PrayogIllu is my ancestral house that is an artistically conceptualized site-specific alternate space in a rural area. PrayogIllu is located in Vellulla village, Jagityal district, Telangana state, India. My great grandparents built this house in late 1800’s using traditional methods of building with earth. Four generations have lived in this house: great-grandparents, grandparents, my parents, and me. I was born in my ancestral home, and it was there I first experienced family, connection, and the importance of giving to the world. This home is also where at a young age I saw my family fall apart. When a flood destroyed that ancestral home, in June 2021, I felt that I and everything I was connected to, had perished. The home lay empty for some time, and I relied on my yoga practice to build myself back again. I determined that my ruined home in Vellulla would become a flourishing place of connection and learning. My artistic practice has for many years built thriving communities of connection and learning, through yoga and other social practices. As a result, PrayogIllu: An Interdisciplinary Place in Vellulla, India will build on this earlier work, in the footprint of my ancestral home, to turn personal loss into a place where people can come to be connected.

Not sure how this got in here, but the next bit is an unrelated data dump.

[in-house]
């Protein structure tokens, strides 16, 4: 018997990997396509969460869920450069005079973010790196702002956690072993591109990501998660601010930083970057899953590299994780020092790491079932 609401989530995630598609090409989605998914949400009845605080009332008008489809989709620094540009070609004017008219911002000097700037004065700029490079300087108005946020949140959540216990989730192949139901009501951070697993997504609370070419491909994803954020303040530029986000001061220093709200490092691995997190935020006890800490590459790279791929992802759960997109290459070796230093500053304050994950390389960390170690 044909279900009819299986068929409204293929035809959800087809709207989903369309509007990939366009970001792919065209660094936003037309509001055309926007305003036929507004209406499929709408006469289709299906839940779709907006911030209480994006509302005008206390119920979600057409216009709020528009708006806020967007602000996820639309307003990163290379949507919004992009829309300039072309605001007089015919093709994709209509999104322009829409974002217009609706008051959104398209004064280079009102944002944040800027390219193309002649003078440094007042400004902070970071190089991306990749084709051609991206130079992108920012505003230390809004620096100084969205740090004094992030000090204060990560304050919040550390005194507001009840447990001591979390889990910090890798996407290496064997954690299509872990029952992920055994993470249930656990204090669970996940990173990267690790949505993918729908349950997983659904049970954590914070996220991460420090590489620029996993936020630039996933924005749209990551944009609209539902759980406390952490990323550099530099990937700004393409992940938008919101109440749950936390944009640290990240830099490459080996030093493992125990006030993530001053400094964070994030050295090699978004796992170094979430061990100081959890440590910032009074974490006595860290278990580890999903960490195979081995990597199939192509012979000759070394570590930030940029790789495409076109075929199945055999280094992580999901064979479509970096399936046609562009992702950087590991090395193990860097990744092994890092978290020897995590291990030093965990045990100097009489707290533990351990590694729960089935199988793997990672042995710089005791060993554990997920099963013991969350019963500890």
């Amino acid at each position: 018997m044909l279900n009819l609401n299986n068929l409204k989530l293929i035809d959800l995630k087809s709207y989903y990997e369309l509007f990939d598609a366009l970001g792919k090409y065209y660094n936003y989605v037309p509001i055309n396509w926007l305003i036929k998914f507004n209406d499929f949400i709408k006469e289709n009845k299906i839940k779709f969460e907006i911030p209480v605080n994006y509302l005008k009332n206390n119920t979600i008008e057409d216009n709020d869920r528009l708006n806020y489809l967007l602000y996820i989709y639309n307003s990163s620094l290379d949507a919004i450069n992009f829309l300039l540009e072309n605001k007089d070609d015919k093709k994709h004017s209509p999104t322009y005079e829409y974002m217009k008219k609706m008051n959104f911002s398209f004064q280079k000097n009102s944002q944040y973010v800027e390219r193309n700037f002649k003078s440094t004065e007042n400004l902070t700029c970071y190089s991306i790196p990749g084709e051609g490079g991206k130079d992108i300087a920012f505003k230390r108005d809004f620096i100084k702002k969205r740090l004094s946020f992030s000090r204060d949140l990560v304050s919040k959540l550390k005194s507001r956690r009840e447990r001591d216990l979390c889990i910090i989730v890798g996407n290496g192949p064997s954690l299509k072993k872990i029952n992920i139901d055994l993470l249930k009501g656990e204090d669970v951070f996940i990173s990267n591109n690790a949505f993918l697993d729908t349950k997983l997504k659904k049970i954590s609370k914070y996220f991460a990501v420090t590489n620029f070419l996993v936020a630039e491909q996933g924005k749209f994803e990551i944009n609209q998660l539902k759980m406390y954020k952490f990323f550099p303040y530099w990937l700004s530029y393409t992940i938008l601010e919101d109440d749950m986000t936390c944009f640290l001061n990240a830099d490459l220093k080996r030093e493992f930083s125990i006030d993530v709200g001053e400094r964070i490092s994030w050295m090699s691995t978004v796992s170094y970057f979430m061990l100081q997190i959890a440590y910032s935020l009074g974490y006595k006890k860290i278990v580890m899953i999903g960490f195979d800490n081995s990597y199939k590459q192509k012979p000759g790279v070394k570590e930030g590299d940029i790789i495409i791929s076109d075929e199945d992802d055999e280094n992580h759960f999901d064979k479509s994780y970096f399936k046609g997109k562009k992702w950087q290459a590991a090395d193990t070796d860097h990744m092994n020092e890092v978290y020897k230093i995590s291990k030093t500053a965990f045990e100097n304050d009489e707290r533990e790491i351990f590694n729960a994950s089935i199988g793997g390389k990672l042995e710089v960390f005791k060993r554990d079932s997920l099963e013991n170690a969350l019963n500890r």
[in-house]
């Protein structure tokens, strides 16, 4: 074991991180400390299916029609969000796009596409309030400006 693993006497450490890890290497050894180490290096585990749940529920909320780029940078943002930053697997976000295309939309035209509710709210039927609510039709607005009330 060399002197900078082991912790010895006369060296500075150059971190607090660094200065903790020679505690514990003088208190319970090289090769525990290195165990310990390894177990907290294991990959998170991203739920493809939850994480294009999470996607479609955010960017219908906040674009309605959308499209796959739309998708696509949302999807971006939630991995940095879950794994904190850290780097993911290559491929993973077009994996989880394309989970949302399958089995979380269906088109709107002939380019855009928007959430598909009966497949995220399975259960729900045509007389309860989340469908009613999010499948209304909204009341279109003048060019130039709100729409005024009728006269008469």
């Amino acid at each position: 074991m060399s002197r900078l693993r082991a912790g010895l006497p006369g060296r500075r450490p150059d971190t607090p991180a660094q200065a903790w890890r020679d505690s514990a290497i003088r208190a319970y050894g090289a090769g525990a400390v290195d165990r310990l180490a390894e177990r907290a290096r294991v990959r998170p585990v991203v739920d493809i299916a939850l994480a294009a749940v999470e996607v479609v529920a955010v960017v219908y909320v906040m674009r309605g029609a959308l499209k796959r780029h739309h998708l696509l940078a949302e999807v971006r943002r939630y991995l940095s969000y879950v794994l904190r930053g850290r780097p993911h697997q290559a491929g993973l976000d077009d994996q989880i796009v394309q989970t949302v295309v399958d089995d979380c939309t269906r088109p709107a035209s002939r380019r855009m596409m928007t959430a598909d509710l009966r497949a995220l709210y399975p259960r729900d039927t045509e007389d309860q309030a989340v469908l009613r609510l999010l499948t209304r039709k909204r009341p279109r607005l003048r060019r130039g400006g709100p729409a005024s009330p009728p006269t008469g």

This project began on October 2nd, 2021. PrayogIllu is a combination of two words: ‘Prayog’ is a hindi word that means ‘experiment’, and ‘Illu’ is a telugu word that means ‘house’. PrayogIllu is an interdisciplinary place that fosters engagement with students in a rural area with various programs like community library, virtual lectures, video screening, digital literacy, experiential learning, foreign languages, group games, arts, artist in residency, artists and community, women empowerment programs and lectures, sports, and competitions.
“PrayogIllu is my ancestral house that is artistically conceptualized site-specific interdisciplinary and alternate place as an experiment in rural-global connection as well as for community that aims to blur and reconfigure both social engagement in the rural world, and rural and global cultures”